This night, active war is being waged at CoolHaus--a house that even has its own Web site. CoolHaus dates to 1994; this rambler is what they call the third "iteration" of physical plant and roommate configuration. The name comes from the guys' first house--a couple of them were paying $50 a month to stay in the palatial home of a friend's parents, which caused them to exclaim regularly: "What a cool house!" For irony's sake, they adopted the Germanesque spelling. When the boys are feeling particularly pretentious, they add an umlaut.
Quick CoolHaus facts: None of the current roommates scored lower than 1300 on the SAT. One does not know how to ride a bicycle. The house's Web site (http://home.earthlink.net/coolhaus/) is a chronicle of the place and its occupants, including technical specs on the computers and famous roommate quotations dating back years.
The 'haus's current tenants are Burchard, Taggart, Lang and Robert Sweet, also 26, an international project officer for the Federal Aviation Administration. But CoolHaus has a large and close-knit family tree of former members and Friends of CoolHaus, such as Florence, who got plucked off to marriage five years ago, but returns regularly to vaporize his friends on the computer.
These are self-described geeks, but much higher up the geek hierarchy than your average Dungeons & Dragons gamester, they insist. Most of the guys have hung out together since high school, belonging to a clique that never belonged to any other cliques. "We never wore black trench coats," Taggart jokes. Florence and Taggart date their friendship to preschool, when the former used to tell the latter to "go bite girls."
Nowadays, how do potential girlfriends react upon introduction to CoolHaus?
"Well, if you judge from the steady stream of them we bring around . . ." Taggart says with a self-deprecating laugh. Lang puts it succinctly:
"They mock us."
The CoolHaus boys find kindred spirits lurking in Internet game rooms. Several Web sites offer instant access to ongoing Quake II games. Gamers who routinely play with one another form "clans" that enter game rooms as a marauding group. Once inside these computer battlegrounds, clan members work as a team, moving from room to room to liquidate other clans. There are rankings for clans and individuals; Burchard has been ranked as high as 40th in the world among Quake II players.
The CLQ, an Internet gaming clearinghouse, keeps track of nearly 4 million online gamers playing on more than 73,000 servers around the world. Copies of Quake II, CoolHaus's game of choice, are downloaded from the Internet more than 16,000 times a day, according to Planetquake.com. Sheer probability insists that at least some of the players are women.
One place for gamers to meet like-minded women is at LAN parties: Envision a hotel conference room with 50 players battling one another, each at a computer, for an entire weekend, eating nachos and drinking beer, crashing on sleeping bags only when it is physically impossible to go on. LAN parties provide a sort of remote human interaction: Gamers sit side by side but focus on the screens in front of them, not on the human beings next to them. The CoolHaus boys have never attended a LAN party but hope to host one soon.
Enter a Quake game room--whether at a LAN party or on an Internet site--and you are suddenly surrounded by dozens of other players who vary widely in skill level and computer power. Your foes may be sitting at computers in Iowa or Denmark. But you can "ping" an opponent--fire a computer tone at him--to determine the size of his server and, in turn, his technical capacity. Thus, you can "get to know" a gamer on another continent by the way his computer character shoots at you.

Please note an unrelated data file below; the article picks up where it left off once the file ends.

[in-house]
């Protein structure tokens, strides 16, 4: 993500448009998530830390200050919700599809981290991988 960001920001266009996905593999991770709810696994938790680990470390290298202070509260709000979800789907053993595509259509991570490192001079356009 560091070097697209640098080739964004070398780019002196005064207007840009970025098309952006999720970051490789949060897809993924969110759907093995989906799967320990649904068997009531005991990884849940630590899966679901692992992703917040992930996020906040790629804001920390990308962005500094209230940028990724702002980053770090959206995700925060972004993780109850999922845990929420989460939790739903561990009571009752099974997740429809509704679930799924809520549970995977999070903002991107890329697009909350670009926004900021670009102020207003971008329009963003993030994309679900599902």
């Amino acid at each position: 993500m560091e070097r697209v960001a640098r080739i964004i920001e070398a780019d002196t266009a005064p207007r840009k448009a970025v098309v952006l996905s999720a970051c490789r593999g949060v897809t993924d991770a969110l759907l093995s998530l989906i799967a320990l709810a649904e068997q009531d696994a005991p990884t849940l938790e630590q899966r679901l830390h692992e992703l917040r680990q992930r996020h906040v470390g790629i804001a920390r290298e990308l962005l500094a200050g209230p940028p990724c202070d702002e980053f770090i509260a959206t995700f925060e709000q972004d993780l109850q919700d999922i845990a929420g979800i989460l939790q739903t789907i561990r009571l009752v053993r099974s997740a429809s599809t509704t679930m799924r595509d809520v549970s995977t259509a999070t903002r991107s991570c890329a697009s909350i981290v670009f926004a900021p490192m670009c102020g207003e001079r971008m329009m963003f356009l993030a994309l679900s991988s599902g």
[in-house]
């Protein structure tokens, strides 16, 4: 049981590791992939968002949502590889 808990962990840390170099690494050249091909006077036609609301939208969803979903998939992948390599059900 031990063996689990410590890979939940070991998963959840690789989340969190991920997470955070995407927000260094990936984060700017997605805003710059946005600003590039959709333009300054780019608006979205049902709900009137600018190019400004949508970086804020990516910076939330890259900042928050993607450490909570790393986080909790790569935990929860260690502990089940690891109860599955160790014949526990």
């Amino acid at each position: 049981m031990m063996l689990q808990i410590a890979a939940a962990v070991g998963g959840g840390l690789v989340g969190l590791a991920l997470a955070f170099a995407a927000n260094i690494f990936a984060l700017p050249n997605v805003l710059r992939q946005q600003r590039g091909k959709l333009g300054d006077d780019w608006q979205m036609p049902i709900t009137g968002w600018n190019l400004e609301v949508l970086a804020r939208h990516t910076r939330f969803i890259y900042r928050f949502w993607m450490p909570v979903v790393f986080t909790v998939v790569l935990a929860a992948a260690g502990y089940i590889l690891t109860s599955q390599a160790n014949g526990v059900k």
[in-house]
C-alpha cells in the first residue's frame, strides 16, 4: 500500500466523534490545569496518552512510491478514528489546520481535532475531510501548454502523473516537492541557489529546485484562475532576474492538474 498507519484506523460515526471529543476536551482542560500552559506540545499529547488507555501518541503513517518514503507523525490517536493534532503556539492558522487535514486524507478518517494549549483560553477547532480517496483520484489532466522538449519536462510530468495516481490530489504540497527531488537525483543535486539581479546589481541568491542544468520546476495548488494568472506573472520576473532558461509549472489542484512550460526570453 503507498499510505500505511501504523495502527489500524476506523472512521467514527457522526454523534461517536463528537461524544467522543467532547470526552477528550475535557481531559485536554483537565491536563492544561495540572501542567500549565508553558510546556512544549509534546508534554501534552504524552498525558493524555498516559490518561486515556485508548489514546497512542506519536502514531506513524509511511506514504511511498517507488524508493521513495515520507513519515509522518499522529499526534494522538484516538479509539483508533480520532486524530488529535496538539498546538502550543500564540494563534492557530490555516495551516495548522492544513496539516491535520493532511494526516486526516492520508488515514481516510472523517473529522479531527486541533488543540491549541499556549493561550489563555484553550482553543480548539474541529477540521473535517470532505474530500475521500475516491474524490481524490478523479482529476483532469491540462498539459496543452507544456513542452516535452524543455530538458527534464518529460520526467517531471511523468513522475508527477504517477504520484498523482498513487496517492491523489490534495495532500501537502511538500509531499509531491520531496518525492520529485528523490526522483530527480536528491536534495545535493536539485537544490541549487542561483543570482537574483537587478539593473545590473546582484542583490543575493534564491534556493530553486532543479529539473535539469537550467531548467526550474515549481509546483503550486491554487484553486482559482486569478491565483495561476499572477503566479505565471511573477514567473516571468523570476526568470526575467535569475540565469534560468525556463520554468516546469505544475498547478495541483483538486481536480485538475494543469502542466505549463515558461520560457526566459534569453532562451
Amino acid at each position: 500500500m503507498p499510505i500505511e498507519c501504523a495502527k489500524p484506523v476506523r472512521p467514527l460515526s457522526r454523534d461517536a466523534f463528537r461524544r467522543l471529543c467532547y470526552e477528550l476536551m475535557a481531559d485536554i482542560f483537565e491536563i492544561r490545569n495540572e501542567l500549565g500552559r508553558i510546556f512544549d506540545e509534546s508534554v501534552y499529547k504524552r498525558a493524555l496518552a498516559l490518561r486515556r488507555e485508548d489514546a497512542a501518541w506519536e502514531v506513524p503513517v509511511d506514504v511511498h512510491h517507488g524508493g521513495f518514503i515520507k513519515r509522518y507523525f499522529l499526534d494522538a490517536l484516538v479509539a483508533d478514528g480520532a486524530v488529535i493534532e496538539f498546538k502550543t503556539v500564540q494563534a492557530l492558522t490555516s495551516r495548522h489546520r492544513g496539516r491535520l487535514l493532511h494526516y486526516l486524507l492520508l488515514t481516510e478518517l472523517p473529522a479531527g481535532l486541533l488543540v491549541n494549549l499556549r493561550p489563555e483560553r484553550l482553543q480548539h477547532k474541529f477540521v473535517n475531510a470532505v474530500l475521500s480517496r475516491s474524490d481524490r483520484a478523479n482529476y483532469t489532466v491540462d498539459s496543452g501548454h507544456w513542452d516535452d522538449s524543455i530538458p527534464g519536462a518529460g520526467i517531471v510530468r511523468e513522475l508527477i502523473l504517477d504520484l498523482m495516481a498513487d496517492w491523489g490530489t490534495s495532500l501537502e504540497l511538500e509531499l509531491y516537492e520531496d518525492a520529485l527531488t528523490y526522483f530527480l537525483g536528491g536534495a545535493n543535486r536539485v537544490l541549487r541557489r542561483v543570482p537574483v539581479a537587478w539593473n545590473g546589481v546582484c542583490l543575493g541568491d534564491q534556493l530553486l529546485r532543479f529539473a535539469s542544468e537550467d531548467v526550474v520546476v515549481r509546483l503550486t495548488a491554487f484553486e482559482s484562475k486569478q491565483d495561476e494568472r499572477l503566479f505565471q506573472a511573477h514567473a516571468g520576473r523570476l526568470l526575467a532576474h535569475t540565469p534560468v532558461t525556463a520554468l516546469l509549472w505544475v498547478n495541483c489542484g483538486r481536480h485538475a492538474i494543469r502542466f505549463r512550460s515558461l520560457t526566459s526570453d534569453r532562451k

The Quakescape is an egalitarian environment. "The game is very forgiving of bandwidth," says Florence, meaning that even gamers with low-power machines but turbo-charged natural coordination can compete on an even plane.
"Some guys are just hand-eye savants," says Florence, with a mix of resignation and awe. Quake legends have risen up out of the ethernet, underpowered gamers who liquidate opponents with otherworldly skill. They are the sandlot legends--the Naturals--of Internet gaming.
Even though this is a cyber-community, where close friends might never actually meet one another, it is a community nonetheless. Everyone who religiously plays Quake II knows the names of the game's great players, as surely as every neighborhood kid knows the best basketball player on his block.
There are no savants at CoolHaus, but that's okay. The boys settle for several hours' worth of vigorous competition on their regular Thursday and Saturday gaming nights (and many in between), when they take turns on the computers, eating pizza and quaffing brews. Life is good.
But is it possible that roommates can actually grow closer by staring at flickering PCs, backs to one another or in different rooms altogether, disemboweling one another with a deadly fusillade of ones and zeros?
When the CoolHausers shoot their way into an Internet game room, they can quickly identify one another by their movements and strategies, which they've learned after hundreds of hours of playing together.
"There may be up to 50 people in there, and you can tell if your friends are in a game room," says Trent Hone, a Friend of CoolHaus, sitting among the Cool on a living room sofa. "He can tell it's me and I can tell it's him."
He pauses for effect.
Burchard agrees. He recognizes his roommates' character traits while embroiled in battle. He points across the room at Lang: "You're wily," then at Taggart: "And you're crafty."
So much for computers creating an alienated society. These computers, this LAN, these game nights have bonded these guys as surely as any weekly poker night. And, just as in a poker game--with its face-to-face contact--the guys have deciphered each other's bluffs and feints in the cyber killing fields. Thanks to remote annihilation, they are closer friends.
And such familiarity, it turns out, only makes it easier to kill your best friends first.